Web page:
An Italian professor and expert in Hebrew has stumbled upon what appears to be the world’s oldest known Torah scroll. Mauro Perani said a sheepskin scroll, housed for at least a century in the library of his institution, the University of Bologna, was originally misdated by a Jewish librarian in 1889.
The Torah scroll—containing the biblical books of Genesis, Exodus, Leviticus, Numbers, and Deuteronomy, written in Hebrew—is nearly 120 feet long and two feet tall. It was painstakingly made with 58 strips of sheepskin sewn together. Such a scroll would have been read publicly in synagogues on the Sabbath or during other special gatherings.
Although the earlier librarian guessed the scroll dated to the 17th century, Perani, upon examining it, realized the letters of the script bore the square, oriental features of an earlier writing style of Babylonian influence.
In addition, the writing of the scroll didn't conform to stylistic scribal rules established by Maimonides, a 12th century scholar. Perani concluded the manuscript must date between A.D. 1155 and 1225. Two carbon dating tests supported the range, making the manuscript the oldest Torah scroll known.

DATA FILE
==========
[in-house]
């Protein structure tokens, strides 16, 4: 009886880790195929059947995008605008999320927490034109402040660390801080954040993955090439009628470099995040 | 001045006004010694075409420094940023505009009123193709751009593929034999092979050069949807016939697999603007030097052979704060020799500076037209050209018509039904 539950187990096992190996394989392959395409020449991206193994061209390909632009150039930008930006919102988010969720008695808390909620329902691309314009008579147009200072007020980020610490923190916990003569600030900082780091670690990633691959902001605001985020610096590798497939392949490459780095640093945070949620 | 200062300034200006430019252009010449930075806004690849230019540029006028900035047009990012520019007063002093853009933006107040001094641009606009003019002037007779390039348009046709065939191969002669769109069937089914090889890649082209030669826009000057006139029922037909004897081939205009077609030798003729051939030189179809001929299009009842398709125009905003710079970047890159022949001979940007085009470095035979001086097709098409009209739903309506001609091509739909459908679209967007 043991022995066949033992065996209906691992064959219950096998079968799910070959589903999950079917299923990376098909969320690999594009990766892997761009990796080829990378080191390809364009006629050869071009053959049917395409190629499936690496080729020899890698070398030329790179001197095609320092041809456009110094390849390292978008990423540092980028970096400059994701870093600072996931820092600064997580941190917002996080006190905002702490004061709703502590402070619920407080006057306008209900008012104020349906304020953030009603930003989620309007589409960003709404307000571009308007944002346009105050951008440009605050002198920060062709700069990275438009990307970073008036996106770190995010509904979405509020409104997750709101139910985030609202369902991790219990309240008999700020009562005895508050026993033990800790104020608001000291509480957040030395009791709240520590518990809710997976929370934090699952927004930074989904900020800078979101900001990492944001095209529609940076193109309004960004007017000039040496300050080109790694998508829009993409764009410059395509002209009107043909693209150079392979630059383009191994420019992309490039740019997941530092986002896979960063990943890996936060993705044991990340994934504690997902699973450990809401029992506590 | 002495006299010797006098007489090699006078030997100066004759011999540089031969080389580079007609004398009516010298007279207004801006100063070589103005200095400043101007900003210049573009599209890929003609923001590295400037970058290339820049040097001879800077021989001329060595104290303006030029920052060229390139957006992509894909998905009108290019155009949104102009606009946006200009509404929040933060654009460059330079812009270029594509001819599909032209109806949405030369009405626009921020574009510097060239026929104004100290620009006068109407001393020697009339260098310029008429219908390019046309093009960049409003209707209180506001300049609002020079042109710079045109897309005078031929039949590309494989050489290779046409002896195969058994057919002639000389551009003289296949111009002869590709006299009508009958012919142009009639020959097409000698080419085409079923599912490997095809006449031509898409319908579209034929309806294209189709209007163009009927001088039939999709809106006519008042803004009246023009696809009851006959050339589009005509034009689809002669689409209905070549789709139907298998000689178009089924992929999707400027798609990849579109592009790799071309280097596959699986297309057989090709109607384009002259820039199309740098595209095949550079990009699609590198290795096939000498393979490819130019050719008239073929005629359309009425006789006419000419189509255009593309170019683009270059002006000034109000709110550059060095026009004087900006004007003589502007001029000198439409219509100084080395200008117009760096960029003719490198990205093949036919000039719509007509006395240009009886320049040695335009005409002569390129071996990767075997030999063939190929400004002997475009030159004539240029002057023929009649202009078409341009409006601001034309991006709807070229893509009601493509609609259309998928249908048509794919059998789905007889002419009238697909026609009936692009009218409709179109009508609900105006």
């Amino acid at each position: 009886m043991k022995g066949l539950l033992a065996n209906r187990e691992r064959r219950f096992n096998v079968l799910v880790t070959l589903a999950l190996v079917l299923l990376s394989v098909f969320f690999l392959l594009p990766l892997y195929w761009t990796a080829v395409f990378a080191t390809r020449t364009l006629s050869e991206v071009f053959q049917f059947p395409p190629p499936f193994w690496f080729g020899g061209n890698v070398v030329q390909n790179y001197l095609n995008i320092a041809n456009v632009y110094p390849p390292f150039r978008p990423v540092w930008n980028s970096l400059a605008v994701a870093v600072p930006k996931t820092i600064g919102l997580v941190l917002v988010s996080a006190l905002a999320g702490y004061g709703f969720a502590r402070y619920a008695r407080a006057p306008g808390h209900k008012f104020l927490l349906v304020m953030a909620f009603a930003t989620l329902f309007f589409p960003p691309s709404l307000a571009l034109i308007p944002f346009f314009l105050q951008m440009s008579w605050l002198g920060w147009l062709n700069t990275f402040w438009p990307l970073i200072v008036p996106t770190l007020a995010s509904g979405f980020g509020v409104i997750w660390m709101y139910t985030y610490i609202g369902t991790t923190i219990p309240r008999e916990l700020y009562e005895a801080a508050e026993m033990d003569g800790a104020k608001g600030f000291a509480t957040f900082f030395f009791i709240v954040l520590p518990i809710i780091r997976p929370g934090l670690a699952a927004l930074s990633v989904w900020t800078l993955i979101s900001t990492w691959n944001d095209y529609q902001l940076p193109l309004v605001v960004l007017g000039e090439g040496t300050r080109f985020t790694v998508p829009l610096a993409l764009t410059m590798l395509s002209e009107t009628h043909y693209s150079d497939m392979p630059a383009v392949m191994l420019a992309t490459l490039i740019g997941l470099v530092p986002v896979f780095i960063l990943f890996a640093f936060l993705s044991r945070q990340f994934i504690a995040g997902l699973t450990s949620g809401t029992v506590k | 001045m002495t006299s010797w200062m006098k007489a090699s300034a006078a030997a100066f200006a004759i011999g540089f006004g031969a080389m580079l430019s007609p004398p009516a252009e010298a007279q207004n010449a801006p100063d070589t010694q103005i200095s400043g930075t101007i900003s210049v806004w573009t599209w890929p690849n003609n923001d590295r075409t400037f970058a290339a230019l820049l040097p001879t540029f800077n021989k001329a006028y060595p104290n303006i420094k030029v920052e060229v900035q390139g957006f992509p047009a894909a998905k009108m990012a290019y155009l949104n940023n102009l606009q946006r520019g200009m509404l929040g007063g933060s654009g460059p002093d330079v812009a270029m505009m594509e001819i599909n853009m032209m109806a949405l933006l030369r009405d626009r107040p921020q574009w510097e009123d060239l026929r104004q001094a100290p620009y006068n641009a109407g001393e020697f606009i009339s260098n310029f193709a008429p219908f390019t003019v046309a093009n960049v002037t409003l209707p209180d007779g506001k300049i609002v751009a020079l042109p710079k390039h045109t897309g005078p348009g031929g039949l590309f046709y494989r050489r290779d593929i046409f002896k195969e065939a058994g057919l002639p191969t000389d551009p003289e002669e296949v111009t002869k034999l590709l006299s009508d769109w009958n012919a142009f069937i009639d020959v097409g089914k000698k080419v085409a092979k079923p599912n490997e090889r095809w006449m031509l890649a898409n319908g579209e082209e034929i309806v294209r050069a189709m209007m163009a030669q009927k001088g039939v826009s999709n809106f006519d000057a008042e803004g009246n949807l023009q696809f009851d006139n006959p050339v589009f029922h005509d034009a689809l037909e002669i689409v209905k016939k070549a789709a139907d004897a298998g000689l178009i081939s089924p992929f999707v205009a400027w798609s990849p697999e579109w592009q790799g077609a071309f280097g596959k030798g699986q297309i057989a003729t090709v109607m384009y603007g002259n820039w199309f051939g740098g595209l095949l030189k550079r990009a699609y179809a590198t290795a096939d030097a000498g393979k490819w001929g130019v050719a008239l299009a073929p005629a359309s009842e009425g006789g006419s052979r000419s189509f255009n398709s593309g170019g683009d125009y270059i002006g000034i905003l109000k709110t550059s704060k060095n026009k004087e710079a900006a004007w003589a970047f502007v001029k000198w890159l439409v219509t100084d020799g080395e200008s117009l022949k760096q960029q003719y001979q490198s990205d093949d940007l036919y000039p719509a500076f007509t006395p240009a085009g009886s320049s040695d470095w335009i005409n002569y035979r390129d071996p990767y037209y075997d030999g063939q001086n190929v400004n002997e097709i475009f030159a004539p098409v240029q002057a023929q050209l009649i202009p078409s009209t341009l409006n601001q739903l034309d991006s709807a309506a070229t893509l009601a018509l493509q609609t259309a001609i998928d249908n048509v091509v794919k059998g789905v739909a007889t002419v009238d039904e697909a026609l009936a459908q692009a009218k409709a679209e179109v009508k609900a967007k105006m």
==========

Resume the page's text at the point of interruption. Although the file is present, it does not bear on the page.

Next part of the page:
Perani said the Jewish librarian, Leonello Modona, didn't deserve much blame for misdating the manuscript a century ago, since the science of textual dating was undeveloped at the time. Modona assigned the 17th century date to the scroll, labeled “Scroll 2,” but jotted a question mark beside it.
At least two older copies of the Torah exist, but they are in “codex” form, where sheets are bound together, like a modern-day book. The Dead Sea Scrolls, dating to the time of Christ, or earlier, contain portions of the Torah, but like many ancient texts, they are in fragments. The University of Bologna’s scroll would be the oldest complete Torah, making it “a copy of immense value,” a university statement said.
The scroll was housed at a Dominican convent until the 18th or 19th century, when it came to the University of Bologna.